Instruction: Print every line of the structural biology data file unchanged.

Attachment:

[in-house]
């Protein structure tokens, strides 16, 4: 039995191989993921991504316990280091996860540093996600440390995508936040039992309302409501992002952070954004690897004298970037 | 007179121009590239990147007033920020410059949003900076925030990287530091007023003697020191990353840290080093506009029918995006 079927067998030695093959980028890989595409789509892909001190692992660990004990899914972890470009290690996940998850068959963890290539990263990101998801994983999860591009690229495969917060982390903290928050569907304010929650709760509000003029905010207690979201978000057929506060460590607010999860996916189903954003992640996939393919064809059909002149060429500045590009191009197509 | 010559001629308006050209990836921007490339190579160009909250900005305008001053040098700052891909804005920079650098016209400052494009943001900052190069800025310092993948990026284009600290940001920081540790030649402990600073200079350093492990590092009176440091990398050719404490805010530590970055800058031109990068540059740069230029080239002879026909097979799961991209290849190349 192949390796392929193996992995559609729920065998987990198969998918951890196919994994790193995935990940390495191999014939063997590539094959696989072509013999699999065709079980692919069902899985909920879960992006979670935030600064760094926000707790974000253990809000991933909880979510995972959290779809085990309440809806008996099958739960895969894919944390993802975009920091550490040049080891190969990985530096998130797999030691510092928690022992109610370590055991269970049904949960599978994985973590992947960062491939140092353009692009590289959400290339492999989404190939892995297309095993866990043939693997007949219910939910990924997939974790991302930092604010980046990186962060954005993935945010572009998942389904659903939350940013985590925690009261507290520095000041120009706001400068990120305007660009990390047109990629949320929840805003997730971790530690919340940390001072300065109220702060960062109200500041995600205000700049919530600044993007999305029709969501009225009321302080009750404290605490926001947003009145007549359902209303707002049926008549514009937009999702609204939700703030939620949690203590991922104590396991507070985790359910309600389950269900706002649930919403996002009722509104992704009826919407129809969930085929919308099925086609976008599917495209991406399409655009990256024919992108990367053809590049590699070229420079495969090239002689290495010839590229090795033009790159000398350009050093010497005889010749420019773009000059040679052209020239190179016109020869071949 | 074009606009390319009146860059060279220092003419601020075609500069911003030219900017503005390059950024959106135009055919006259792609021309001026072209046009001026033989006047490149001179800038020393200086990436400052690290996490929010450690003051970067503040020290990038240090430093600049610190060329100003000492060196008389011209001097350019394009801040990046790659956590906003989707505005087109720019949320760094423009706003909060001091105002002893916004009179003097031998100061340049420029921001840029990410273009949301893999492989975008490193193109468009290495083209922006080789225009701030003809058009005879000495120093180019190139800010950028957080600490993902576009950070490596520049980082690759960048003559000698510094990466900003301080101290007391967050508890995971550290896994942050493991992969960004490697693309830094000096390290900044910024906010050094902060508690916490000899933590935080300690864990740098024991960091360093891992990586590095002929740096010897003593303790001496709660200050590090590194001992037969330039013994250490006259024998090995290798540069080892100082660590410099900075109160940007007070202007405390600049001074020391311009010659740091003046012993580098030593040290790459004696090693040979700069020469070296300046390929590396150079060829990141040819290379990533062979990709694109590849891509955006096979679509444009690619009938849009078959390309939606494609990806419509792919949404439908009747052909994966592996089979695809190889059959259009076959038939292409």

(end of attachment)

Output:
[in-house]
């Protein structure tokens, strides 16, 4: 039995191989993921991504316990280091996860540093996600440390995508936040039992309302409501992002952070954004690897004298970037 | 007179121009590239990147007033920020410059949003900076925030990287530091007023003697020191990353840290080093506009029918995006 079927067998030695093959980028890989595409789509892909001190692992660990004990899914972890470009290690996940998850068959963890290539990263990101998801994983999860591009690229495969917060982390903290928050569907304010929650709760509000003029905010207690979201978000057929506060460590607010999860996916189903954003992640996939393919064809059909002149060429500045590009191009197509 | 010559001629308006050209990836921007490339190579160009909250900005305008001053040098700052891909804005920079650098016209400052494009943001900052190069800025310092993948990026284009600290940001920081540790030649402990600073200079350093492990590092009176440091990398050719404490805010530590970055800058031109990068540059740069230029080239002879026909097979799961991209290849190349 192949390796392929193996992995559609729920065998987990198969998918951890196919994994790193995935990940390495191999014939063997590539094959696989072509013999699999065709079980692919069902899985909920879960992006979670935030600064760094926000707790974000253990809000991933909880979510995972959290779809085990309440809806008996099958739960895969894919944390993802975009920091550490040049080891190969990985530096998130797999030691510092928690022992109610370590055991269970049904949960599978994985973590992947960062491939140092353009692009590289959400290339492999989404190939892995297309095993866990043939693997007949219910939910990924997939974790991302930092604010980046990186962060954005993935945010572009998942389904659903939350940013985590925690009261507290520095000041120009706001400068990120305007660009990390047109990629949320929840805003997730971790530690919340940390001072300065109220702060960062109200500041995600205000700049919530600044993007999305029709969501009225009321302080009750404290605490926001947003009145007549359902209303707002049926008549514009937009999702609204939700703030939620949690203590991922104590396991507070985790359910309600389950269900706002649930919403996002009722509104992704009826919407129809969930085929919308099925086609976008599917495209991406399409655009990256024919992108990367053809590049590699070229420079495969090239002689290495010839590229090795033009790159000398350009050093010497005889010749420019773009000059040679052209020239190179016109020869071949 | 074009606009390319009146860059060279220092003419601020075609500069911003030219900017503005390059950024959106135009055919006259792609021309001026072209046009001026033989006047490149001179800038020393200086990436400052690290996490929010450690003051970067503040020290990038240090430093600049610190060329100003000492060196008389011209001097350019394009801040990046790659956590906003989707505005087109720019949320760094423009706003909060001091105002002893916004009179003097031998100061340049420029921001840029990410273009949301893999492989975008490193193109468009290495083209922006080789225009701030003809058009005879000495120093180019190139800010950028957080600490993902576009950070490596520049980082690759960048003559000698510094990466900003301080101290007391967050508890995971550290896994942050493991992969960004490697693309830094000096390290900044910024906010050094902060508690916490000899933590935080300690864990740098024991960091360093891992990586590095002929740096010897003593303790001496709660200050590090590194001992037969330039013994250490006259024998090995290798540069080892100082660590410099900075109160940007007070202007405390600049001074020391311009010659740091003046012993580098030593040290790459004696090693040979700069020469070296300046390929590396150079060829990141040819290379990533062979990709694109590849891509955006096979679509444009690619009938849009078959390309939606494609990806419509792919949404439908009747052909994966592996089979695809190889059959259009076959038939292409």